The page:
“You don’t have to change,” Hearthorne said lightly. “You can remain the same, so long as you are content to have traded the taste of freedom you had before with the safety this seed provides. The binding has been cast, the seal has been made, the promise given. What is done is done, and there can be no going back.”
“I didn’t ask to return to seed,” Kya didn’t quite wail. Her leaves had curled up and begun to wither away. She wouldn’t need them in here where there was no sun, but the loss of each leaf made it harder to hear what was left of the world about her.
“No,” Hearthorne agreed. “But you did ask for your dream. Tell me, are you only willing to reach for your dream if it falls upon you gently? You said you were willing to pay the price for the possibility of the dream, but did you really mean it where it counts?”
Kya pressed against the unrelenting sides of the seed again, fanning out her petals that withered and fell away each time she pushed, digging down with her roots until it felt as though they’d been dipped in fire.
Her first seed had known when it was time to release her. She’d grown strong with its nutrients, strong enough to press through the first tiny crack that had appeared. Her new stem had been strong, but flexible. This seed expected her to be of Walnut, and while her stem was stronger than it had been before, she would break herself against the sides of the seed before it yielded. Her strength had become brittle and would not allow for her to pass.
“I can’t,” Kya said, sorrow and resignation roughening her voice. “I am not strong enough.”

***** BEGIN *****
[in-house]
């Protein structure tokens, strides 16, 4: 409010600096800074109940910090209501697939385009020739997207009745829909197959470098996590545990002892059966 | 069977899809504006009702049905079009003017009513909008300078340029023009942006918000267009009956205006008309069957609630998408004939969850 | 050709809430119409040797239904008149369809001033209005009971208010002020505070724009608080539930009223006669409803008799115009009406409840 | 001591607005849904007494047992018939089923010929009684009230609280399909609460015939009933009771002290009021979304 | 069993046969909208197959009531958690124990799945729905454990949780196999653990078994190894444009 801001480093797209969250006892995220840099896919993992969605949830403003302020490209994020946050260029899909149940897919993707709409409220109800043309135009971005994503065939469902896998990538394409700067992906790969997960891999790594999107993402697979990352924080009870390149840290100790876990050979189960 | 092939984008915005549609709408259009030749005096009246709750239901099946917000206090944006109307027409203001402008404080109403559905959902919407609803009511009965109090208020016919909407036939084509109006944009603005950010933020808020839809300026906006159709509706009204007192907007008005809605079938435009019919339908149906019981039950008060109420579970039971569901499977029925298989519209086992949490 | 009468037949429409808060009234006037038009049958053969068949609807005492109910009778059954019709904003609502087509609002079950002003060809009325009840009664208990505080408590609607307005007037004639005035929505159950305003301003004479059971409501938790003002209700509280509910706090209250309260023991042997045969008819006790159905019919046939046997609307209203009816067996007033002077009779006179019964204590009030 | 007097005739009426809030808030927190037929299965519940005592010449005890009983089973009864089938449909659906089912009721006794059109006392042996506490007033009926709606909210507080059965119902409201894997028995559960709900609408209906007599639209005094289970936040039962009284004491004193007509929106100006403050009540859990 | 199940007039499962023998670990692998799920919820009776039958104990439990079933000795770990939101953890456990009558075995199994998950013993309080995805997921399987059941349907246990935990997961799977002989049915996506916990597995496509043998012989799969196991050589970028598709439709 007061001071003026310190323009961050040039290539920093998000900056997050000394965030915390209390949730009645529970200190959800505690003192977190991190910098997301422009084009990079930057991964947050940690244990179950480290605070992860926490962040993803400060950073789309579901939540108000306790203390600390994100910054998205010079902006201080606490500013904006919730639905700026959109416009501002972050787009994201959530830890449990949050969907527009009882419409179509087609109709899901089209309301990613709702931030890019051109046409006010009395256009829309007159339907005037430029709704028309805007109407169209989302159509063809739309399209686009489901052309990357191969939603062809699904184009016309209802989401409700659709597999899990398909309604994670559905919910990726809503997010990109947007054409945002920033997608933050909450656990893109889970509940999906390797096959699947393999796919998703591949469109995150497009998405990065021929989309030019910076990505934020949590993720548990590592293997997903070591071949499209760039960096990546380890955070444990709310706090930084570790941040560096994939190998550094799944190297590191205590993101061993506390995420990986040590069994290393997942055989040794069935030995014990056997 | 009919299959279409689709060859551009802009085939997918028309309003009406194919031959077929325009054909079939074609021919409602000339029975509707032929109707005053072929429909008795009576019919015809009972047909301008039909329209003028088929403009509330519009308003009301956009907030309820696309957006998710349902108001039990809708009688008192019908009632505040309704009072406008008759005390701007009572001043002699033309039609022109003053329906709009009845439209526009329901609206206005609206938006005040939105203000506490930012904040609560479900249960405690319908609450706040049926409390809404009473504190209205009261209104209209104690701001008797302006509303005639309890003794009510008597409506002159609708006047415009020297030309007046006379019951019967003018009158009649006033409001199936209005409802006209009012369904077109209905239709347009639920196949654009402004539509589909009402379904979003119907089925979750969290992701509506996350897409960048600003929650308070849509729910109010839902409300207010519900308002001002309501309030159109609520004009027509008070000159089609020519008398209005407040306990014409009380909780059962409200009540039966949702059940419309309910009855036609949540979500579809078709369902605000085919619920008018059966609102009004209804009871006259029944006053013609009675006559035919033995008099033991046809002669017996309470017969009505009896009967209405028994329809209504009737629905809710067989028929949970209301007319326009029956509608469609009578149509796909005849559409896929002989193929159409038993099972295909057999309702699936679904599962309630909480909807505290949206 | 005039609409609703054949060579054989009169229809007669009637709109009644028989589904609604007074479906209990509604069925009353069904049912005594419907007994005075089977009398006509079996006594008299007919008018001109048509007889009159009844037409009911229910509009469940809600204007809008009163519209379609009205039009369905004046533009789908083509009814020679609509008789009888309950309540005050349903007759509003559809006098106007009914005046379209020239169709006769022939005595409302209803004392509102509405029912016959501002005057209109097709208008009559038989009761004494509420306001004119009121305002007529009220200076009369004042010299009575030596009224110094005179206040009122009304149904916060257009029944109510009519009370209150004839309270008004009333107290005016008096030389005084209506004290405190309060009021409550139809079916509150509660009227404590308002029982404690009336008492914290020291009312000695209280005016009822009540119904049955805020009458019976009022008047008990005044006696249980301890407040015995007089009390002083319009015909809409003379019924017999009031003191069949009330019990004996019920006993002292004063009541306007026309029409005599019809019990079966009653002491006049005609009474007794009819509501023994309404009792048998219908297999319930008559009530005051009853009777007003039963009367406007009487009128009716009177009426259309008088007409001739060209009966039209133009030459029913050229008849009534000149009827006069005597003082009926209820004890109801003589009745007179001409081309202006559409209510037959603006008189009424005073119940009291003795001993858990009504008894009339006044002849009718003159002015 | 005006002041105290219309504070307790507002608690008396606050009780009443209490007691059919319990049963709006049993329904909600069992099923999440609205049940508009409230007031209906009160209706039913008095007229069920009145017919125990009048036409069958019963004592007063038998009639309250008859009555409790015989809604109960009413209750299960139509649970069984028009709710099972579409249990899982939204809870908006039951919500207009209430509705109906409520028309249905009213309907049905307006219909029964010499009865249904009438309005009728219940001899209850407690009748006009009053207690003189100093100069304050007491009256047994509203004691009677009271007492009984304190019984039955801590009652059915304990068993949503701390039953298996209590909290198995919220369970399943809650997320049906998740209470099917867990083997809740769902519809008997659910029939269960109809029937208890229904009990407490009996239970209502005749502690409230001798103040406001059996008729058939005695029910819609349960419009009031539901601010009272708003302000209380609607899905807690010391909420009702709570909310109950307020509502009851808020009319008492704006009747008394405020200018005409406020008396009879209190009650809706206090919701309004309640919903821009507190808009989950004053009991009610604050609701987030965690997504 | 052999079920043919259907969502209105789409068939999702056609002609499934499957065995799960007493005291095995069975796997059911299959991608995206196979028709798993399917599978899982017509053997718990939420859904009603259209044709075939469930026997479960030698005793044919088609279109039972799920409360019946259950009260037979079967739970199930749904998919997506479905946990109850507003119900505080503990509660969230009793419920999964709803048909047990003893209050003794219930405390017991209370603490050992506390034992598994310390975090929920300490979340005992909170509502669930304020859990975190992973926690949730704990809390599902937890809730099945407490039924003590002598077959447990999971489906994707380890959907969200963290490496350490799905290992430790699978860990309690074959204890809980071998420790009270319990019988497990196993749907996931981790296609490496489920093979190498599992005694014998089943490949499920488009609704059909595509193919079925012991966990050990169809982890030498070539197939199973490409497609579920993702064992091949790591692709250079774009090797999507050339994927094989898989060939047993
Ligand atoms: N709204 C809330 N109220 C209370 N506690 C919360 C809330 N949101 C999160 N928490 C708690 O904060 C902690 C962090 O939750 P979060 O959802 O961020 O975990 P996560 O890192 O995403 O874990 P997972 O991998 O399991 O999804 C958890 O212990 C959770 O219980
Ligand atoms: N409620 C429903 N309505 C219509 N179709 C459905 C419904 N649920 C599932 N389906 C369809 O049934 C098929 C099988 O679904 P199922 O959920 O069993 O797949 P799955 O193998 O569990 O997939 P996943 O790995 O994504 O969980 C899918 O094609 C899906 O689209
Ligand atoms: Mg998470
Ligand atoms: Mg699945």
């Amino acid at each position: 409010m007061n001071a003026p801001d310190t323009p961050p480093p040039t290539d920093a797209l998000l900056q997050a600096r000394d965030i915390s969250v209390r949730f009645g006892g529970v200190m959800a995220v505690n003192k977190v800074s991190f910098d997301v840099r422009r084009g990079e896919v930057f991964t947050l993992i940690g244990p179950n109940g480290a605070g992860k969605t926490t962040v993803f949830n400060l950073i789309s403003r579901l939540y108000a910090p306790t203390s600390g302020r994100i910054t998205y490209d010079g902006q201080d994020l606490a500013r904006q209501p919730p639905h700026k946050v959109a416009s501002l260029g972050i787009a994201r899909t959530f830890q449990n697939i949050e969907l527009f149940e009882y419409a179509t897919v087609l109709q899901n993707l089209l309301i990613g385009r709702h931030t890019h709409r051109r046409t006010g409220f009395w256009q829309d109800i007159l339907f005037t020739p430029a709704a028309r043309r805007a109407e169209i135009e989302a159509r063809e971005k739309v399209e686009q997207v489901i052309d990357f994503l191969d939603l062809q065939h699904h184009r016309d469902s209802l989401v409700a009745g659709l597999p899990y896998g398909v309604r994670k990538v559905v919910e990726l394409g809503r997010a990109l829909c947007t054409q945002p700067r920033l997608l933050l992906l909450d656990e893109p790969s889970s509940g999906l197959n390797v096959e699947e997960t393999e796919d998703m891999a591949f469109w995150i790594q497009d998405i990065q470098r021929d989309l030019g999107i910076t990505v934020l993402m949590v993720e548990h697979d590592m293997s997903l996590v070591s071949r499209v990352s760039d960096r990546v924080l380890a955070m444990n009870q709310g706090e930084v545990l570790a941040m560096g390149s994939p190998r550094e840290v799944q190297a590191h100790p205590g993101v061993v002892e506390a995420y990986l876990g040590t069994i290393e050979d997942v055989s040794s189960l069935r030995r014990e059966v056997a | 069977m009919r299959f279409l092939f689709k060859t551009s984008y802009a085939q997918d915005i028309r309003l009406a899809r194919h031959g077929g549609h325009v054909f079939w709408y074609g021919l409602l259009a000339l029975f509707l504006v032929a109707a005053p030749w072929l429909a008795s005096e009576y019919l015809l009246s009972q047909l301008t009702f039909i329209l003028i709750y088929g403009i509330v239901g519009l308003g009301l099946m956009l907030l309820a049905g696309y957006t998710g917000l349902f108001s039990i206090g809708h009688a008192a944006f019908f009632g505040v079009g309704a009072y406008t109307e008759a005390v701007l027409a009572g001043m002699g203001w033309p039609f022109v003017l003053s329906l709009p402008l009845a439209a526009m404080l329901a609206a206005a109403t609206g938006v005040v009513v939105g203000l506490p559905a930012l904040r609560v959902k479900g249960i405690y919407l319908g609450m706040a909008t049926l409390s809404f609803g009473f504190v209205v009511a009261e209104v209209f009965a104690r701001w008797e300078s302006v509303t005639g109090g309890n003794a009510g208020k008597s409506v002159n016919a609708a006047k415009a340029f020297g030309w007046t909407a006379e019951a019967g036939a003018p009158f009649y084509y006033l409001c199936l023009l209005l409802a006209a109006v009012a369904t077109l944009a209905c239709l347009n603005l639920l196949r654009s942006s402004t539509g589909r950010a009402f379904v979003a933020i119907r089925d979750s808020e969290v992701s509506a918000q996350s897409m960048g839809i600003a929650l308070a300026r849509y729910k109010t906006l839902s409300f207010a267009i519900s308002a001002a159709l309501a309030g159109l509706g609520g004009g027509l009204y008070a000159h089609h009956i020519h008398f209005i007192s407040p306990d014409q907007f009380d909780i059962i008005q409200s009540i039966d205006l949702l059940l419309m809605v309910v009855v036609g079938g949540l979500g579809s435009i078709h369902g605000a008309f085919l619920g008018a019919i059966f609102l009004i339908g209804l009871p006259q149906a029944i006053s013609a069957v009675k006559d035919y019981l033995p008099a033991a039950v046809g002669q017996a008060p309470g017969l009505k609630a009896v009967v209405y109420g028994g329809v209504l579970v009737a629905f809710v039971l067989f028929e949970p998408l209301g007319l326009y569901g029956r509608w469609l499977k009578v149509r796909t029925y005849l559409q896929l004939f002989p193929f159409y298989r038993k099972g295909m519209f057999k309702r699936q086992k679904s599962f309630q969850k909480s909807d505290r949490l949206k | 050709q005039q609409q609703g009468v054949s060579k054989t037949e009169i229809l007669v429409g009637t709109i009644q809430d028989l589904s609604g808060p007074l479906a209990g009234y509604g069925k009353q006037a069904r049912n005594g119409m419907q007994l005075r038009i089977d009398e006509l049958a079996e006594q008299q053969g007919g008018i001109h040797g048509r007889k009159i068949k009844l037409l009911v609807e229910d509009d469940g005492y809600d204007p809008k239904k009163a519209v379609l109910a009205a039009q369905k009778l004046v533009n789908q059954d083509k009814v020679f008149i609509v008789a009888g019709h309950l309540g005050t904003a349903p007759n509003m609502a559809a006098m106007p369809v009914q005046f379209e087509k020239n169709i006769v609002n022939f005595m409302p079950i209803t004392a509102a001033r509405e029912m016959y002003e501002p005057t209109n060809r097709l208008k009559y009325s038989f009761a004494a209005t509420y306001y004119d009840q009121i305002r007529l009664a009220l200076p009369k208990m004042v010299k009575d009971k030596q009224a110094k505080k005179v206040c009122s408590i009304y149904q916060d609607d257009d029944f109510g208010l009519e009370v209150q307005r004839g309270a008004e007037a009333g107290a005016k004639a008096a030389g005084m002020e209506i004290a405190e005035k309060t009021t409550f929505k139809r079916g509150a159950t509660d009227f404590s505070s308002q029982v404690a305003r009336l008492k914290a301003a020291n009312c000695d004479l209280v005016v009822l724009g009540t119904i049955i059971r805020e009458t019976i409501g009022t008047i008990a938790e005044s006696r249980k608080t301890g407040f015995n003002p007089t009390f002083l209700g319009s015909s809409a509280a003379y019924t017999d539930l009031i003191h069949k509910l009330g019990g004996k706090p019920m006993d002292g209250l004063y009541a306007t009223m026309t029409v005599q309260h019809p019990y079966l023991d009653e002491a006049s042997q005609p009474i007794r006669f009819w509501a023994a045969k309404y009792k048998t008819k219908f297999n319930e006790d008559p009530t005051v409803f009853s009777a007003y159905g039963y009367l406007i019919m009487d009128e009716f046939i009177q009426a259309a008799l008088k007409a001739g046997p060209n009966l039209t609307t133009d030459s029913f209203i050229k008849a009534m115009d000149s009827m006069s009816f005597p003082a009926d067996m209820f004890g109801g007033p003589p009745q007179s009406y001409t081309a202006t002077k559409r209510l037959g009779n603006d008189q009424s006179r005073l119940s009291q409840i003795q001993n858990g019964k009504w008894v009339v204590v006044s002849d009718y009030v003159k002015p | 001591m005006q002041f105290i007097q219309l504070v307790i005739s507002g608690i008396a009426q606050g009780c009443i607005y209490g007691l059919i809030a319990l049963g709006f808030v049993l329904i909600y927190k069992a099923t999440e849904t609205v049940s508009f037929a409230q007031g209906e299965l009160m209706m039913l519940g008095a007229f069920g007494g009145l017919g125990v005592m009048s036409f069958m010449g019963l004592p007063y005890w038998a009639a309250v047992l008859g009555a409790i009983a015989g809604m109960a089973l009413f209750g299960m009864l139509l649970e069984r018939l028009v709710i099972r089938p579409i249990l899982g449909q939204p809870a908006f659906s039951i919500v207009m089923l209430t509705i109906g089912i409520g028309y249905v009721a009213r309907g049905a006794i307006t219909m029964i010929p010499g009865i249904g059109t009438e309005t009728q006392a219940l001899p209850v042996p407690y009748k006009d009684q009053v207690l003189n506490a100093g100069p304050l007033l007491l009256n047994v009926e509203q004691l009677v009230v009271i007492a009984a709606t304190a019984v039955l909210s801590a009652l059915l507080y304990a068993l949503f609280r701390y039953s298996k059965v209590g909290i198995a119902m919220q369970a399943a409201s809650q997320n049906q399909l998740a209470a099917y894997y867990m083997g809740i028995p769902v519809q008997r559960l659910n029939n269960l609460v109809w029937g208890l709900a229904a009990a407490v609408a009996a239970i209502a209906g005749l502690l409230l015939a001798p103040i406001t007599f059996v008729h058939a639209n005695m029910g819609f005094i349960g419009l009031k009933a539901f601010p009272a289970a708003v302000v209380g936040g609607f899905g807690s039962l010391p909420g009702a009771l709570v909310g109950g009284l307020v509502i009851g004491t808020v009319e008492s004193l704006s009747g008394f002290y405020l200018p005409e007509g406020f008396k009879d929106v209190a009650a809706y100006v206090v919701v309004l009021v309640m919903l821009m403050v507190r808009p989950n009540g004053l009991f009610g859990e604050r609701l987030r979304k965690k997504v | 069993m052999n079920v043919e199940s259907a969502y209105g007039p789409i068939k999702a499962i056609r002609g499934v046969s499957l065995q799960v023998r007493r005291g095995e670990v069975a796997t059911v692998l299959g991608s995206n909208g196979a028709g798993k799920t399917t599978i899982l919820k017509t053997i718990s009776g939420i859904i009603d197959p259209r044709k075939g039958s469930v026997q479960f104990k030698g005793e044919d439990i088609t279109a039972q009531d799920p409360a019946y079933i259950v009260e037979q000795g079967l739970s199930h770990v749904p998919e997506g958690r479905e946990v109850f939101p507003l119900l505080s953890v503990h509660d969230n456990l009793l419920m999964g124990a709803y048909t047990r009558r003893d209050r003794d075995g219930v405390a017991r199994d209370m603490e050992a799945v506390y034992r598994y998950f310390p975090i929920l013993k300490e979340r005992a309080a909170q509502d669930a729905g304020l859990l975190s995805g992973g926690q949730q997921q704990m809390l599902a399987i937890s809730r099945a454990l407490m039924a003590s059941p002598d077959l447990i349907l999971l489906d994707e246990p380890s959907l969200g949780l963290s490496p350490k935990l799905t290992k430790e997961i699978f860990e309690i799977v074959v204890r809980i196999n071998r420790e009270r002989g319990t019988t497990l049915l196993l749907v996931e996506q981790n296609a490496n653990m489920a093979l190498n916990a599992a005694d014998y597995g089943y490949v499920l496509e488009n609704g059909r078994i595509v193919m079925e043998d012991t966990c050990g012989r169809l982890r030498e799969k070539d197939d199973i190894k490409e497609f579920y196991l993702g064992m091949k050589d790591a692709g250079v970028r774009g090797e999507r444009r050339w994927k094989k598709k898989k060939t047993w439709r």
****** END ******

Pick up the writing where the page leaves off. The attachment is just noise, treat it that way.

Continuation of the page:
Hearthorne was silent for a long time before she spoke again. “Strength is not a single color. It does not have to be black nor white. Strength can be one of those, but it can also be any of a thousand shades in between. You want to be flower-strong in a place where no flowers grow.”
“I am not of Walnut!” Kya closed her eyes against the sound of her breaking heart.
“Then you will die here,” the faerie said simply. “And I will die with you as I have already woven our fates together, back when you believed you could one day find a pair of wings and fly.”
“That’s what I dreamed of. I did not ask for this.” Misery steeped itself in Kya’s center. Why had she longed for something that could never be? Why couldn’t she have been content with what she’d been given?
“Dreams do not come cheap.” Hearthorne curled herself into a tiny ball. “Sometimes to get your heart’s desire you must lose your heart in the process. And sometimes dreams take everything and leave nothing in return.”
“I didn’t know,” Kya said, her roots tangling with agitation. “I never asked for your help.”
“But you accepted it.”
Though it browned her edges to admit it, Hearthorne spoke the truth. And with the truth came the resolve to do what needed doing no matter what it cost. While a dream might, in the end, steal everything away, sometimes the cost of NOT dreaming was far more than anything dreaming the dream might require.
In this matter, dreams and fears are not so different.
“All right. Tell me what to do then.”
But Hearthorne had gone silent. If the seed’s song had not adapted to wrap a faerie in with the flower, she would have thought Hearthorne had gone completely. Kya opened her mouth, but realized she didn’t know the magic words that would make everything all better.
“Please,” she tried again. “I will do it, but I need you to show me what to do.”
When Hearthorne still didn’t reply, Kya tipped her head to listen to the harmonies the seed had woven throughout its insides. She could barely hear the faerie at all. Anxiety nibbling at her roots, the little flower strained to hear the delicate notes as fragile as spider silk cocooning the faerie.
Sleeping. Forgetting. Withering. Lost.